blog from Altoo

Private banking in Europe: visible growth and challenges

Share this resource

Simplicity for complex wealth

View Solution Provider Profile

Connect with Altoo


Altoo For Private Wealth Owners

The Altoo Wealth Platform has been created from the ground up to alleviate problems and provide you with an intuitive interface to your total wealth. Designed to give you peace of mind that you trust and understand your data so that you can confidently make clear decisions from it. The platform...

view solution
by Altoo
| 12/10/2023 12:00:00

"It's Europe's time to shine" - these are the words of Robert Cielen, Head of International Wealth Management Europe at Credit Suisse, told the Euromoney specialised edition a year ago. He, along with a number of his colleagues in the European banking industry, wants to see the region become attractive again for private banking business.

Discover the Altoo Wealth Platform for private bankers.

The most recent indication that they are headed in this manner is provided by market leader JPMorgan, which recently informed the German business daily Handelsblatt of its aim to first enter the German market with its private banking and Chase platform before moving on to other European markets.

The UK’s financial industry, however, has experienced enormous changes since Brexit and pushed many of its key players to reevaluate their plans. Up until this point, the banking behemoth has mostly concentrated its efforts on the UK. It is important to note that JPMorgan now has the title of 'best wealth manager in the world', according to the most recent Euromoney report.

Until now, the banking giant had focused its efforts mainly on the UK, whose financial sector, however, has undergone significant changes since Brexit and forced many of its major players to reconsider their strategies. It is worth noting here that JPMorgan carries the title of “World’s Best Wealth Manager” from the latest Euromoney ranking.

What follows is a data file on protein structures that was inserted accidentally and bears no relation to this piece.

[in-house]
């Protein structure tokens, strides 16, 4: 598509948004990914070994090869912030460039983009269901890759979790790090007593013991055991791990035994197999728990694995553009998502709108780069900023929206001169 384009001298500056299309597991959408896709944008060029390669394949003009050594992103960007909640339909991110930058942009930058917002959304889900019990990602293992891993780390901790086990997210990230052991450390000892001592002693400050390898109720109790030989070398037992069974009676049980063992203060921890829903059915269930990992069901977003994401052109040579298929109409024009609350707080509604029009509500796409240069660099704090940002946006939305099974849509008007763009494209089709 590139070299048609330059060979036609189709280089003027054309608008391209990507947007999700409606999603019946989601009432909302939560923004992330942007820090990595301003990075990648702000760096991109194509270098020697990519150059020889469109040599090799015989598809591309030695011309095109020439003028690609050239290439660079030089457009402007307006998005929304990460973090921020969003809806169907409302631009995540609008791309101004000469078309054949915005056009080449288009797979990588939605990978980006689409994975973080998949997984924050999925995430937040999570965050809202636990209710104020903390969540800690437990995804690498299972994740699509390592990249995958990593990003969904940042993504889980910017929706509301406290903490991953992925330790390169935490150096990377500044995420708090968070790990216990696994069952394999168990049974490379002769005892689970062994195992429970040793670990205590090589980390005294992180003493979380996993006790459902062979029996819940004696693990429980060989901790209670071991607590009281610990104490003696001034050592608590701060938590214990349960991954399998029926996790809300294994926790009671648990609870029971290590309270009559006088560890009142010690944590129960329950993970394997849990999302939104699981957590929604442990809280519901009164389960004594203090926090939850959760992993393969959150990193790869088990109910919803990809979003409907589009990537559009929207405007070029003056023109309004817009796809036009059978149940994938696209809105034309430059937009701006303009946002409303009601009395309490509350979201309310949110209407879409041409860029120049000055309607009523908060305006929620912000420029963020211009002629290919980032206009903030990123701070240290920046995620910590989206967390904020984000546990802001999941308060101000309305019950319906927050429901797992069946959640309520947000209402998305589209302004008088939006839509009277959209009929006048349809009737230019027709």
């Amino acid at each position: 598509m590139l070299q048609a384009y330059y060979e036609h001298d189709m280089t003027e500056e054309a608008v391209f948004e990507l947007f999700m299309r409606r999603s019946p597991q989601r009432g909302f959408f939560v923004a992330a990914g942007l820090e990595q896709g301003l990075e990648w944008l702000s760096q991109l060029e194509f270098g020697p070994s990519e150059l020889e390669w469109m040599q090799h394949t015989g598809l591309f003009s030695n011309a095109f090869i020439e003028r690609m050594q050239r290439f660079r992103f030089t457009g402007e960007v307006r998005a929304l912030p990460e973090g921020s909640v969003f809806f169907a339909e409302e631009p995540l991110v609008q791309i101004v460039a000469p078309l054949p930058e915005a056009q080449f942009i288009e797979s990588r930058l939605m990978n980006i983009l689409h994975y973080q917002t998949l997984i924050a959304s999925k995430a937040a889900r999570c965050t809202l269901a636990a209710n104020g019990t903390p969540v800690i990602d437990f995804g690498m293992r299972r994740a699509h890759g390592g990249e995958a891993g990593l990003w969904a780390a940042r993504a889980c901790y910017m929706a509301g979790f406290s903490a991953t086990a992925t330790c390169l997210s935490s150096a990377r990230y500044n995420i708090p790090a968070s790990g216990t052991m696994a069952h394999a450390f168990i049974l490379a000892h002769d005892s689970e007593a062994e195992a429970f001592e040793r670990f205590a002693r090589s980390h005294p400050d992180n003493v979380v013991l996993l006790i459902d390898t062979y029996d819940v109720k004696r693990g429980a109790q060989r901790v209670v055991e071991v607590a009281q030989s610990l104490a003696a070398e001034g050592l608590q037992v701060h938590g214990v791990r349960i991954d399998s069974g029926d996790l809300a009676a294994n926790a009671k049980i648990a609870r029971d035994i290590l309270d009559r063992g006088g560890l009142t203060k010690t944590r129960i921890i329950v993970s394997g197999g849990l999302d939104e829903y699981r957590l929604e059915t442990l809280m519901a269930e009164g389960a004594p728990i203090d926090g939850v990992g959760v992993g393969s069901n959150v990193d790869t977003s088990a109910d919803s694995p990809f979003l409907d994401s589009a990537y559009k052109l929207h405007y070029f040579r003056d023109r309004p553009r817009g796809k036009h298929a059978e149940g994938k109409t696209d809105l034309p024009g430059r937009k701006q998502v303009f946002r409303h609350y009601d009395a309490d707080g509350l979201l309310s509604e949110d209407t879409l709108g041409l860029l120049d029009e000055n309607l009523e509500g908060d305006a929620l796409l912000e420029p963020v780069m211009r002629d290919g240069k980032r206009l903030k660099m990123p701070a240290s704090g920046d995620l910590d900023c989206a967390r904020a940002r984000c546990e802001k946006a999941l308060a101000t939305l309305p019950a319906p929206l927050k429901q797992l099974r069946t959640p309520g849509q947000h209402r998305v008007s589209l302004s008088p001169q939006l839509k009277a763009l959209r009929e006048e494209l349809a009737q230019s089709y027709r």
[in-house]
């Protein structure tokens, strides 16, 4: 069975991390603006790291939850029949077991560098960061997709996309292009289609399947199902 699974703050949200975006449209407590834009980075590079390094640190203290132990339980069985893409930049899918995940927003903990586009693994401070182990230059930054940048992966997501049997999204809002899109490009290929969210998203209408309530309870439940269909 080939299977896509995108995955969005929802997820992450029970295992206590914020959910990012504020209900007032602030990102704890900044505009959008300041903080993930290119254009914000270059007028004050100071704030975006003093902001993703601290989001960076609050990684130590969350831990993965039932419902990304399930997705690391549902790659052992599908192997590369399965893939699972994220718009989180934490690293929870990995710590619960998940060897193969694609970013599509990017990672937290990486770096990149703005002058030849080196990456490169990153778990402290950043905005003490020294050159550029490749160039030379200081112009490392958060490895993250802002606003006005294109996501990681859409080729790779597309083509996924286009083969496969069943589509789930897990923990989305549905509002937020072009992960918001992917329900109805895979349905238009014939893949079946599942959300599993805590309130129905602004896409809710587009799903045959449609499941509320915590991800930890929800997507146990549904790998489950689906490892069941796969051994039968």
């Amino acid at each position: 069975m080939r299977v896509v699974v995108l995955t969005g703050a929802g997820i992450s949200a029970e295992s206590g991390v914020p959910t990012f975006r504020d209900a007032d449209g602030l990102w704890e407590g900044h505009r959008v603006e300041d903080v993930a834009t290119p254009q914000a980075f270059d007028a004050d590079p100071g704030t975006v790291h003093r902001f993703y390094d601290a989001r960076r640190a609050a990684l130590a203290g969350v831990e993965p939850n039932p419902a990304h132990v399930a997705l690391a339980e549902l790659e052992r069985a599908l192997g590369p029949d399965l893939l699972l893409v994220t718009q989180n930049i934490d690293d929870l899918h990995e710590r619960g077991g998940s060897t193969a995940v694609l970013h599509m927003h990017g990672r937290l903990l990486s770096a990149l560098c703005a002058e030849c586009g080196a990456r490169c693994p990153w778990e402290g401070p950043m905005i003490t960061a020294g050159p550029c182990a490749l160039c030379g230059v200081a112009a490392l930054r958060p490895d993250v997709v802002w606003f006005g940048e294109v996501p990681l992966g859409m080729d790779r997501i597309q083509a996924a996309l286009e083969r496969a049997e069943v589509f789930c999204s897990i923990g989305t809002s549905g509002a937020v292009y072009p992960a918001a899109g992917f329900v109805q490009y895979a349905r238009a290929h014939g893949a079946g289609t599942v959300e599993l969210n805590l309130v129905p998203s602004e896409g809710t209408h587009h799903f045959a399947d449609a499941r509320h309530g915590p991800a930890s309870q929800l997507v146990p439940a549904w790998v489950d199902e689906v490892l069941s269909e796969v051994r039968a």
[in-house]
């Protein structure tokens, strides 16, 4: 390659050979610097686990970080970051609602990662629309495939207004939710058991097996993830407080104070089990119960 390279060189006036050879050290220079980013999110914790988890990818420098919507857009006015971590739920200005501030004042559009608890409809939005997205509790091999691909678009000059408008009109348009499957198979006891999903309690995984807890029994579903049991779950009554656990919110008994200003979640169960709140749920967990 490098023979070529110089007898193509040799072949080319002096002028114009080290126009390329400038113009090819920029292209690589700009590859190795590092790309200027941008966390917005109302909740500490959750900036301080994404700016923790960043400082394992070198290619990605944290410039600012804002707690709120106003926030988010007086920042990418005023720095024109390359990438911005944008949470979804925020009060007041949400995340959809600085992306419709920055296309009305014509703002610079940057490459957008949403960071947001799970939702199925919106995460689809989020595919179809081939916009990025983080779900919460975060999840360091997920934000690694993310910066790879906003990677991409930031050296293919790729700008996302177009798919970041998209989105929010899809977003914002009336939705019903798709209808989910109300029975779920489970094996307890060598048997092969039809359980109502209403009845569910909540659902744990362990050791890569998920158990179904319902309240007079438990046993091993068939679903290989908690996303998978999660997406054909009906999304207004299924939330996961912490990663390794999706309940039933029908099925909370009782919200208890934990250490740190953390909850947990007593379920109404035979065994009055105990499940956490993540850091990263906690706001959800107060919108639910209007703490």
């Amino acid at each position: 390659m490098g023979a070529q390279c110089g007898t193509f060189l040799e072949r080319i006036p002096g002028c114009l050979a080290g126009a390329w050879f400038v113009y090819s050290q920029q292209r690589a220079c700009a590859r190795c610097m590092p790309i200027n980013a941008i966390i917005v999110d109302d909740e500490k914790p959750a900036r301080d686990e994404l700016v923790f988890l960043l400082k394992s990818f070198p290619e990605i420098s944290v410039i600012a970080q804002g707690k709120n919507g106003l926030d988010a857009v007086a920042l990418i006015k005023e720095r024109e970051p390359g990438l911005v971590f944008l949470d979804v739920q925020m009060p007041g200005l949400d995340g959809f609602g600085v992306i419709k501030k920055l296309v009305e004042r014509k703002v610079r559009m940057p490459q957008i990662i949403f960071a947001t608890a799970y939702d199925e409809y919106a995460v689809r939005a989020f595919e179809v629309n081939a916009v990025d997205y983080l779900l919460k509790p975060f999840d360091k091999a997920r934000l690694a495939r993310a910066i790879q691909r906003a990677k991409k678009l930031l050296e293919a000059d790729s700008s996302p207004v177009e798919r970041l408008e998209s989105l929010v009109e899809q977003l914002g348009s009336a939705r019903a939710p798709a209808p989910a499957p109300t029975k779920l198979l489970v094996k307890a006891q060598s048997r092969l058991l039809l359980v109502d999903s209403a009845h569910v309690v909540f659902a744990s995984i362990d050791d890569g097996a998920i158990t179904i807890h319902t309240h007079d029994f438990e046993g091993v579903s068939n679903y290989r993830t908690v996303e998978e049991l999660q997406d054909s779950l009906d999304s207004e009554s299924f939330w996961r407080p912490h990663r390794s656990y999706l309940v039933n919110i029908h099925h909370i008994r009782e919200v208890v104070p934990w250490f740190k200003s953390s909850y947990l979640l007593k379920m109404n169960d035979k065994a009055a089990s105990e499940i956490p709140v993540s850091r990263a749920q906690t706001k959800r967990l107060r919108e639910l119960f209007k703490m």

Private banking: visible growth but also visible challenges
The US financial giant’s strategy matches market trends that PwC captures in its research: “The most successful private banks have been quick to enter new markets, expand in their core segments – for example, ultra-high net worth clients (UHNW´s) – and explore their pricing power while broadening their offerings, such as alternative asset classes and sustainable investments”. According to the consultancy’s data, the average annual growth in assets under management (AUM) between 2016 and 2019 amounted to 8.6% globally.

Challenge 1: expansion
However, there are significant differences in the performance of different players in the market. While for the top 5 banks, the growth is almost double at 16.2%, at the other end of the ranking, we even have a decline of 1.2%. In other words, the market is highly fragmented, and not every player in it is benefiting from its growth. 

A key success factor in the main regions of the world considered—Europe, North America, Asia-Pacific (APAC), and Switzerland (considered as a separate region) – is scale—the larger the clients private banks attract, the faster their assets under management grow on an annual basis. Thus, medium and large banks are seeing increases of 9.5% and 9.2% per annum, while smaller banks are making do with 6.2%.

If we look at Deloitte data over a longer period, however, we find that profit margins declined by 40% (CAGR of -3.2%) between 2000 and 2015. Thus, although the market is experiencing momentary growth, in the long run, it faces a serious challenge.

Challenge 2: financial growth
Against this backdrop, natural business logic says that profits should also trend upward. In this case, however, due to some market peculiarities, they are under both visible and serious pressure. 

The situation is worst in the North American region, where there has been a 16% decline. The best-performing market is Switzerland (considered a separate region), but even this has seen a 4% decline. The global market is down 12%, and the European market is down 11%.